Viral vector-mediated gene therapy has grown by leaps and bounds over the past several years. Although the reasons for this progress are varied, a deeper understanding of the basic biology of the viruses, the identification of new and improved versions of viral vectors, and simply the vast experience gained by extensive testing in both animal models of disease and in clinical trials, have been key factors. Several studies have investigated the efficacy of adeno-associated viral (AAV) vectors in the mouse model of fragile X syndrome where AAVs have been used to express fragile X mental retardation protein (FMRP), which is missing or highly reduced in the disorder. These studies have demonstrated a range of efficacies in different tests from full correction, to partial rescue, to no effect. Here we provide a backdrop of recent advances in AAV gene therapy as applied to central nervous system disorders, outline the salient features of the fragile X studies, and discuss several key issues for moving forward. Collectively, the findings to date from the mouse studies on fragile X syndrome, and data from clinical trials testing AAVs in other neurological conditions, indicate that AAV-mediated gene therapy could be a viable strategy for treating fragile X syndrome.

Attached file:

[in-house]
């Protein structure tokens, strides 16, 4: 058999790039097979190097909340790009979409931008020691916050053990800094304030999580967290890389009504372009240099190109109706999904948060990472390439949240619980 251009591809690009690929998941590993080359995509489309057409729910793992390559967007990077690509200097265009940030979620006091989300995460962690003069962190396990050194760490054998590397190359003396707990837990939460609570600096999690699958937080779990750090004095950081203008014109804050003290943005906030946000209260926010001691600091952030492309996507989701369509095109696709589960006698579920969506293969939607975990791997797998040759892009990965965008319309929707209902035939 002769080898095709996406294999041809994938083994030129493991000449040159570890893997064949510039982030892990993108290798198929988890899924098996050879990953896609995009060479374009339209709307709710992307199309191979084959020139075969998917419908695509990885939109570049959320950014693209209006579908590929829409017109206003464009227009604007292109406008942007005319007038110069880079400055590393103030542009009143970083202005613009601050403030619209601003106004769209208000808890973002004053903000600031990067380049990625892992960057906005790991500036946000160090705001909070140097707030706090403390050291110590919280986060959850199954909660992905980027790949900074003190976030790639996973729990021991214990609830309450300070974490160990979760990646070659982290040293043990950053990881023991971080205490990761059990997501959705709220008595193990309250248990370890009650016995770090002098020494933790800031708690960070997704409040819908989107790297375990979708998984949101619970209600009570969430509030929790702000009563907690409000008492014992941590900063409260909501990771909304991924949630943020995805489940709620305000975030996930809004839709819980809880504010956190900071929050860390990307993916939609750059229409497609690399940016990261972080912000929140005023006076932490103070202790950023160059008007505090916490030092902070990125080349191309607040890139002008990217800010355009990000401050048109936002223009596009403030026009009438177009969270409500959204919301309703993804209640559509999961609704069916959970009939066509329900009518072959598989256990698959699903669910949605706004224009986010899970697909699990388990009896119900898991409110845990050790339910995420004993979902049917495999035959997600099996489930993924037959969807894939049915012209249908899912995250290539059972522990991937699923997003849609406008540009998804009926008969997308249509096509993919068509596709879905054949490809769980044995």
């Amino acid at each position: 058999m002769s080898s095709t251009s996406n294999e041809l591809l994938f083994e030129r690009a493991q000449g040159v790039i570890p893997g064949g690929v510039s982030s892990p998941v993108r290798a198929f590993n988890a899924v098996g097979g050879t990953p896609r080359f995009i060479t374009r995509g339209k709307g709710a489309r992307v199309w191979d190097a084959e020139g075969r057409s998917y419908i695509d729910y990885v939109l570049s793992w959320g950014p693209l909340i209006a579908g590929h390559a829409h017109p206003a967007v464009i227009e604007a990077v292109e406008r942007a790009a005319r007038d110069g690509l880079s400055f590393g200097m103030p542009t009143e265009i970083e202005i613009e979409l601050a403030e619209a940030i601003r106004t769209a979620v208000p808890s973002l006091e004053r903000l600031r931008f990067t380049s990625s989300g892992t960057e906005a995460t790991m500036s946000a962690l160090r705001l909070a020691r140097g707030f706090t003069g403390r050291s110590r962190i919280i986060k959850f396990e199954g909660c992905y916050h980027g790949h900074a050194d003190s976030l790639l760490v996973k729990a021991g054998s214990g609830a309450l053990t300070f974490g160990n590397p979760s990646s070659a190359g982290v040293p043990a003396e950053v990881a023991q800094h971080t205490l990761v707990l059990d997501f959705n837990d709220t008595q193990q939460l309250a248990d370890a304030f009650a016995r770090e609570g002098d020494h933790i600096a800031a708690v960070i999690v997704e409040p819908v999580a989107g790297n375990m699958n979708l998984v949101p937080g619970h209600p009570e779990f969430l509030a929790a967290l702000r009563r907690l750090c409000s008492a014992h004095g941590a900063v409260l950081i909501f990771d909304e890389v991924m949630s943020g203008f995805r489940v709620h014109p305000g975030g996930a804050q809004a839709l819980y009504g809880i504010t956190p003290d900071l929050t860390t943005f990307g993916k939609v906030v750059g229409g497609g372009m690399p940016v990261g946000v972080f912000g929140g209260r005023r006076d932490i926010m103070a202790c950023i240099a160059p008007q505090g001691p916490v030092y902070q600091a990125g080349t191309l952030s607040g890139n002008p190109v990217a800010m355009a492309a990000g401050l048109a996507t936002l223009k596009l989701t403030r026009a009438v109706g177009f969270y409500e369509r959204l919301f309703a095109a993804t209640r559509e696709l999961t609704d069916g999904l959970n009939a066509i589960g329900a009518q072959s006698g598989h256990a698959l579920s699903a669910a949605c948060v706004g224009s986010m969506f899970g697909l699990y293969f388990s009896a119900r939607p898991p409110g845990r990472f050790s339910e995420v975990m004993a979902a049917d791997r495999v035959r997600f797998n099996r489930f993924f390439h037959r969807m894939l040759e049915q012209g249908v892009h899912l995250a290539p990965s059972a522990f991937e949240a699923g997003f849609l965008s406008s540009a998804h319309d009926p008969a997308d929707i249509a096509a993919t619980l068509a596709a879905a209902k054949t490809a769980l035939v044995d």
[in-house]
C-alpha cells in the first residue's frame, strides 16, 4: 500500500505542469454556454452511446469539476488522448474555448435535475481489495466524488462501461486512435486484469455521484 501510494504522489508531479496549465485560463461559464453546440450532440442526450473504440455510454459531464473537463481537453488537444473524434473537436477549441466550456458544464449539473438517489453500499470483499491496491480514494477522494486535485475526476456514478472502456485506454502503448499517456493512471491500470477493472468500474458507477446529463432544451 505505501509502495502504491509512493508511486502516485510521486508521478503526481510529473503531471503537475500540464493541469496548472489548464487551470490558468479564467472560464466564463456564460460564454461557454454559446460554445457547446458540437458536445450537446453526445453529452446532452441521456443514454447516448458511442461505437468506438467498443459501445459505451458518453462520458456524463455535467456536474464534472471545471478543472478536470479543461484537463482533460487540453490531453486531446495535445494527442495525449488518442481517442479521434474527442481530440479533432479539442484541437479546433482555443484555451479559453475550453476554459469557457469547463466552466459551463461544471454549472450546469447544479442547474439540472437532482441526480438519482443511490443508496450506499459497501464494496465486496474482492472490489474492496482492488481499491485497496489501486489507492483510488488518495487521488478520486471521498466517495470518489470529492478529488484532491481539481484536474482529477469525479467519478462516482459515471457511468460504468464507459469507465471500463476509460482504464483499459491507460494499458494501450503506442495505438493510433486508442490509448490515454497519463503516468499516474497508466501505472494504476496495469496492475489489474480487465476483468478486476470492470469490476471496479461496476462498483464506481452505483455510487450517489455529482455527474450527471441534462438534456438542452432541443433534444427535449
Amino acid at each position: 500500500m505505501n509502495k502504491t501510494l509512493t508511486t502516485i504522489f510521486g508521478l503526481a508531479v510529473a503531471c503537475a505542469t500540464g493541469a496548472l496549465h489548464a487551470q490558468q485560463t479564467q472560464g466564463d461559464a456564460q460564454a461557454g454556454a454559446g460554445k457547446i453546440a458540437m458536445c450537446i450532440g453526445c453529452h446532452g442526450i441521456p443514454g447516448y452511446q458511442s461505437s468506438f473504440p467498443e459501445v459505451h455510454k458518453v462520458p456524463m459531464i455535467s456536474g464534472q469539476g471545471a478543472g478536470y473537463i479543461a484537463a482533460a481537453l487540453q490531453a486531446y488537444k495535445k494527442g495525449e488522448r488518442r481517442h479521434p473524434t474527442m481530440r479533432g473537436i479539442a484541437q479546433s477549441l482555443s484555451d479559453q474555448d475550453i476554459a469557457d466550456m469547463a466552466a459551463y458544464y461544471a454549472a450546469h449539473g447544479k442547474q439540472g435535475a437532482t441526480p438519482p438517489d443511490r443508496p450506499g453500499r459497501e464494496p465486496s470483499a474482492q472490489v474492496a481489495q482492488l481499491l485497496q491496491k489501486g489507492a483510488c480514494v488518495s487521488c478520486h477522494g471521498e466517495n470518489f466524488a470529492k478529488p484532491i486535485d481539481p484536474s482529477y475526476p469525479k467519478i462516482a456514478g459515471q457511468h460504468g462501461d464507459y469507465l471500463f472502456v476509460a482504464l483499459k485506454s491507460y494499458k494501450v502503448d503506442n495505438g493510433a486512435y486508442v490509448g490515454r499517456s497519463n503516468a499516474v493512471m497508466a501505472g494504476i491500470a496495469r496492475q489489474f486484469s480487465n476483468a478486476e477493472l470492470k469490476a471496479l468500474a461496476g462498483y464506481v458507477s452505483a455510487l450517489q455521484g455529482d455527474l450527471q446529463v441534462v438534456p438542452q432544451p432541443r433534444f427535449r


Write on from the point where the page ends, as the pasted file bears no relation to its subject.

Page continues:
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10. Hampton LH, Harty M, Fuller EA, Kaiser AP. Enhanced milieu teaching for children with autism spectrum disorder in South Africa. International journal of speech-language pathology. 2019 : 1-11.

PURPOSE : Efficient and effective interventions are required to meet the communication needs of children with autism spectrum disorders (ASDs). However, most children with ASD living in South Africa do not receive individualised interventions. METHOD : This multiple baseline study examined the effects of therapist-implemented enhanced milieu teaching (EMT) on the diversity and frequency of spoken language of three children with ASD in South Africa. RESULT : A moderate functional relation was demonstrated between the introduction of EMT and increases in (1) the number of different words and (2) the number of spontaneous utterances used by each participant. Some evidence of generalisation to novel partners and contexts was observed. CONCLUSION : Results indicated that EMT may be effective for improving communication in South African children with ASD. Implications for clinical practice and cultural and linguistic adaptations are discussed.